Medieval Studies Henry Scogan
by
Andrew Galloway
  • LAST REVIEWED: 10 December 2014
  • LAST MODIFIED: 24 April 2012
  • DOI: 10.1093/obo/9780195396584-0034

Introduction

Henry Scogan (b. c. 1361–d. 1407) emerged into view accurately only with Kittredge 1892 (cited under Biography), as a very minor poet lucky enough to know and be sent a witty poem by Chaucer (the short “Lenvoy a Scogan”), and as a substantial landowner and member of the courtly world. Scogan apparently wrote his own, later 189-line “Moral Balade” (c. 1406) for the four sons of Henry IV, the only work now attributed to him. It is notable for its enshrinement of the ideal of a wise, deceased Geoffrey Chaucer, and for presenting directly an example of Chaucer’s “vertuous sentence”: Chaucer’s complete poem “Gentillesse” is quoted entirely within Scogan’s poem, as support for one of the themes that Scogan wishes to expand on. Scogan was in service to Richard II, and was presumably the princes’ tutor because the tone of the “Moral Balade” is openly didactic. Scogan’s connections to Chaucer are otherwise untraced, apart from a debt to a merchant who had also loaned money to Chaucer as well as many other figures in Chaucer’s circle and beyond (Rickert 1926, p. 118; see Biography).

Biography

Though we know little about it, Scogan’s life has been of more interest than his one poem, chiefly because he constitutes an important instance of the “Chaucer circle,” a focus made explicit in Hallmundson 1981. Kittredge 1892 sorted out the main life records and situated Scogan’s landholdings, as well as providing the correct reading of some disputed moments in Chaucer’s poem to Scogan. Scogan’s role is presumed to have been the tutor to King Henry IV’s four sons, whom a later scribe (John Shirley) identifies as the addressees of the “Moral Balade”; Green 1980 (pp. 75–76) situates this position within the court, whereas, more recently, Pearsall 2006 stresses Scogan’s role as linking London merchant culture with the royal court. Scogan’s loan from major London moneylender merchant Gilbert Maghfeld, from whom Chaucer also borrowed a small sum (discovered in Rickert 1926), allows a glimpse of their shared urban connections. Gray 2004 succinctly summarizes Scogan’s life and poem.

  • Gray, Douglas. “Scogan, Henry (c.1361–1407).” In Oxford Dictionary of National Biography. Oxford: Oxford University Press, 2004.

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    Useful, tersely cogent guide to known life and life-records. Available online by subscription.

  • Green, Richard Firth. Poets and Princepleasers: Literature and the English Court in the Late Middle Ages. Toronto: University of Toronto Press, 1980.

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    Drawing on poetic and archival evidence, Green presents a detailed and well-informed discussion of the social, intellectual, and literary spheres of the late-medieval English court, stressing this context (rather than, for instance, London) as central for the period’s literary production. Treatment of Scogan is brief (esp. pp. 75–76) but within a broadly informative context concerning those who became tutors to the royal family.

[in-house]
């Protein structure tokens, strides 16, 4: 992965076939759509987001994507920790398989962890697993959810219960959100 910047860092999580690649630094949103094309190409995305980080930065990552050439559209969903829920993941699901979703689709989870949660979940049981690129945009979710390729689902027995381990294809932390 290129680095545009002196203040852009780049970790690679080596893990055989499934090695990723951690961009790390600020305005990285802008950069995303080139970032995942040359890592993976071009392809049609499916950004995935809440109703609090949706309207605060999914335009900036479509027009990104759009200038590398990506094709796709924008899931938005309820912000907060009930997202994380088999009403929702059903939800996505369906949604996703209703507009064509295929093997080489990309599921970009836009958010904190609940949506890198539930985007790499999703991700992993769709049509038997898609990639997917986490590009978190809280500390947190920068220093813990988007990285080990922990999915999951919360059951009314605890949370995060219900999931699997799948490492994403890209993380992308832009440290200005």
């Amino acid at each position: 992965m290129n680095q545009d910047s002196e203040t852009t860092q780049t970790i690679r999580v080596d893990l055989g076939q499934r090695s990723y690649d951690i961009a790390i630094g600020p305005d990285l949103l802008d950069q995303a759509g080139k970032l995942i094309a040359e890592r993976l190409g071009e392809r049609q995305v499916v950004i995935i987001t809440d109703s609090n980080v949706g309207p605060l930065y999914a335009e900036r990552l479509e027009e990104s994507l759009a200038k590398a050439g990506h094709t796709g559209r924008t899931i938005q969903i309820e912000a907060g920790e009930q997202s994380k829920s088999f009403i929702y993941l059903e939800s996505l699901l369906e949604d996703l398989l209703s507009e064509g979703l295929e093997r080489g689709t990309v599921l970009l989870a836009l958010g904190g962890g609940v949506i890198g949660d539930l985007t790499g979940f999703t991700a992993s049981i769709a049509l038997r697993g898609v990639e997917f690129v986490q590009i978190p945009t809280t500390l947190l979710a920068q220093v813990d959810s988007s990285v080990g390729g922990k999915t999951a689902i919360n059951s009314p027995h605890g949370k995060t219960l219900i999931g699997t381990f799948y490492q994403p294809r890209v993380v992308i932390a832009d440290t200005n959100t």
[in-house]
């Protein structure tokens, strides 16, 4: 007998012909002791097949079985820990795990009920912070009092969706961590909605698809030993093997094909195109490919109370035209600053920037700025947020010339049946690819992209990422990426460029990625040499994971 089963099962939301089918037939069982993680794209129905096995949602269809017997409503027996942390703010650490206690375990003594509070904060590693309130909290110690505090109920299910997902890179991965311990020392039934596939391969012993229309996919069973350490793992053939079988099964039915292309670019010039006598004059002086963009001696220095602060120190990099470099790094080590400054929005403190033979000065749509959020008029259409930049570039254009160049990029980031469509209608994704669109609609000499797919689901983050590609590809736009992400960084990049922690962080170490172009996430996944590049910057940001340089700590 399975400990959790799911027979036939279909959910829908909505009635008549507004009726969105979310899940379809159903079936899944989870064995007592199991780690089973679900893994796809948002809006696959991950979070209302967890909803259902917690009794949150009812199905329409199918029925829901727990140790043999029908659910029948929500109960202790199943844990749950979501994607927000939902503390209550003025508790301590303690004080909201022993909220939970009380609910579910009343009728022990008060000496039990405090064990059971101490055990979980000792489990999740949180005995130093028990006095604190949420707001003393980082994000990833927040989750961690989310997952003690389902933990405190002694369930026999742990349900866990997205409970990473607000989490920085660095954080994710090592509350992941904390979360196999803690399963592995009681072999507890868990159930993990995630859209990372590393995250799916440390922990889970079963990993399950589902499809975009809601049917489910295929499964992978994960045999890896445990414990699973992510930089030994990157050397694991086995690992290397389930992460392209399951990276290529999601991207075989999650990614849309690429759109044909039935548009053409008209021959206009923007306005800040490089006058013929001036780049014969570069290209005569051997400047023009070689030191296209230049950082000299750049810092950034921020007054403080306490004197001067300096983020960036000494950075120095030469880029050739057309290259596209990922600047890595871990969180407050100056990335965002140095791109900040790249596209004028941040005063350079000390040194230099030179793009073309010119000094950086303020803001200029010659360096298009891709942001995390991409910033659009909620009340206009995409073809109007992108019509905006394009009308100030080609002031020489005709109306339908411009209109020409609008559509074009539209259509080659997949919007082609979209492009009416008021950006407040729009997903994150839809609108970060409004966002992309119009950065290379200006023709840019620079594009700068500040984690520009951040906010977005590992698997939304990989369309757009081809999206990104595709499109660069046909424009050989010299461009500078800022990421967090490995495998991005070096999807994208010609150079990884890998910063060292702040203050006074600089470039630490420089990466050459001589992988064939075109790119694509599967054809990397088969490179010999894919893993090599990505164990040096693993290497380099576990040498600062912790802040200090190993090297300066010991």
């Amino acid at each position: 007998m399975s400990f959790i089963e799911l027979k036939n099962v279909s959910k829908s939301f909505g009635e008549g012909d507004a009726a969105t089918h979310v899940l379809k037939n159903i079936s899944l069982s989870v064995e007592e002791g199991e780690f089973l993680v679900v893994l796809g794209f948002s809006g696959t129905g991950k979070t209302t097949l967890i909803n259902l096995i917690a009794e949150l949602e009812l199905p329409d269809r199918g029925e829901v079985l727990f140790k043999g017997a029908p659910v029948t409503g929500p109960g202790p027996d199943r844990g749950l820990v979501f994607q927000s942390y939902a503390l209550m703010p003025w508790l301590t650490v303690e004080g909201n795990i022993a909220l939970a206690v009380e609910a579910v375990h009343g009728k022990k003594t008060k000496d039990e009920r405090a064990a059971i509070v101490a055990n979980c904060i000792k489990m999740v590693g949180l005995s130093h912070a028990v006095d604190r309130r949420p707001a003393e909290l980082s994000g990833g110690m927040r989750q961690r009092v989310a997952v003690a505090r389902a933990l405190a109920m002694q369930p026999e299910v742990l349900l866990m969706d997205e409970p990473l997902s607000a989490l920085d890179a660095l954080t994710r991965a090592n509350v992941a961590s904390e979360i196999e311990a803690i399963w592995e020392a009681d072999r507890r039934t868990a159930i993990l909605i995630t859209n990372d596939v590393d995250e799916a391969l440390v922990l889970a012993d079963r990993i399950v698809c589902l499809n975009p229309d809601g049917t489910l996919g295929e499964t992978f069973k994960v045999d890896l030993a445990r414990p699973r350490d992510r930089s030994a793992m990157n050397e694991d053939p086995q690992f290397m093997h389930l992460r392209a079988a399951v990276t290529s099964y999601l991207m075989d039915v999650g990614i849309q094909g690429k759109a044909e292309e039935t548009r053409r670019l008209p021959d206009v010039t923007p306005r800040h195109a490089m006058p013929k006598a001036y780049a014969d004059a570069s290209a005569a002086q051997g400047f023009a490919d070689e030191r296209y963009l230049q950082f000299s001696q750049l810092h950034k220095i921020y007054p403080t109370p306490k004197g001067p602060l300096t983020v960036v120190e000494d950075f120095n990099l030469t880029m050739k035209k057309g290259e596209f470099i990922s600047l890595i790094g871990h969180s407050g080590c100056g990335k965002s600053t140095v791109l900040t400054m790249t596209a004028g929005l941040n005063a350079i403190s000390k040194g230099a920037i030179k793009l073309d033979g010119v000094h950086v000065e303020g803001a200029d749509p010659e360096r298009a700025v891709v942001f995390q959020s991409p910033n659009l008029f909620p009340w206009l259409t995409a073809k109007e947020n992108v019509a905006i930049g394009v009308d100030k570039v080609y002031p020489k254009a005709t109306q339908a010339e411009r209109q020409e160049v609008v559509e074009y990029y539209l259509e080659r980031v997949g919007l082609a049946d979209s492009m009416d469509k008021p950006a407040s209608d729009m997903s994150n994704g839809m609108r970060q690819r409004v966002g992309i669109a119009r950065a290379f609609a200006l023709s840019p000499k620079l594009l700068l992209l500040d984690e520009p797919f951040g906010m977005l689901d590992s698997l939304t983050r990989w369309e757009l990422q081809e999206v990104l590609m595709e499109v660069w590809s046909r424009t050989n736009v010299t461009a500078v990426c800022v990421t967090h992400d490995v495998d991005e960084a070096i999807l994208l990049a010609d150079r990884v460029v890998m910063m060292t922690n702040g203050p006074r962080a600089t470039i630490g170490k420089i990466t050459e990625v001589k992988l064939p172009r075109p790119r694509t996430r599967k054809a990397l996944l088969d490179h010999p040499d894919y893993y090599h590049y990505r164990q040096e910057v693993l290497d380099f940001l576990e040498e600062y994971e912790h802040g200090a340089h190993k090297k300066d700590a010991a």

• Hallmundson, May Newman. “Chaucer’s Circle: Henry Scogan and His Friends.” Medievalia et Humanistica, n.s., 10 (1981): 129–137.

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    Traces Scogan’s life among the higher merchant caste in London, Norfolk gentry, and king’s chamber knights who knew Chaucer. Reliable except for speculation about a pui (poetic contest) in late-14th-century London (p. 132; no evidence survives for an English pui after the 1330s). Notes connections of Scogan to associates of Thomas Hoccleve, and observes parallels between “Moral Balade” and Hoccleves’s “Male Regle” (pp. 134–135).

  • Kittredge, G. L. “Henry Scogan.” Harvard Studies and Notes 1 (1892): 109–117.

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    Refutes earlier claim that Scogan wrote The Court of Love and summarizes life records indicating Scogan’s immediate family, his ownership of a manor in Norfolk—thus his identity as a “landed gentleman of substance” (p. 116)—and death in 1407. Presents the first clear interpretation in print of Chaucer’s “Envoy to Scogan” as an older Chaucer’s wry scolding of the younger man for having finally given up on a beloved woman who had persisted in ignoring him.

  • Pearsall, Derek. “The Canterbury Tales and London Club Culture.” In Chaucer and the City. Edited by Ardis Butterfield, 95–108. Cambridge, UK: D. S. Brewer, 2006.

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    Discusses the thin but intriguing evidence of a local coterie audience for Chaucer’s poetry and other London poetry: the headnote to Scogan’s “Moral Balade” by John Shirley claiming it was read “at a souper . . . in the Vyntre in London, at the hous of Lowys Johan,” Chaucer’s original family neighborhood, suggests that this was a setting for other poetic connections between the mercantile world and the court.

  • Rickert, Edith. “Extracts from a Fourteenth-Century Account Book.” Modern Philology 24 (1926): 111–119, 249–256.

    DOI: 10.1086/387628E-mail Citation »

    Includes notice (p. 118) of Scogan’s debt to a London merchant, Gilbert Maghfeld, who also engaged in transactions with Chaucer, John Gower, the London Guildhall, and even the king. Translation of this and other items from Maghfeld’s account book appears in Chaucer’s World, compiled by Edith Rickert, edited by Clair C. Olson and Martin M. Crow (New York: Columbia University Press, 1948), p. 190.

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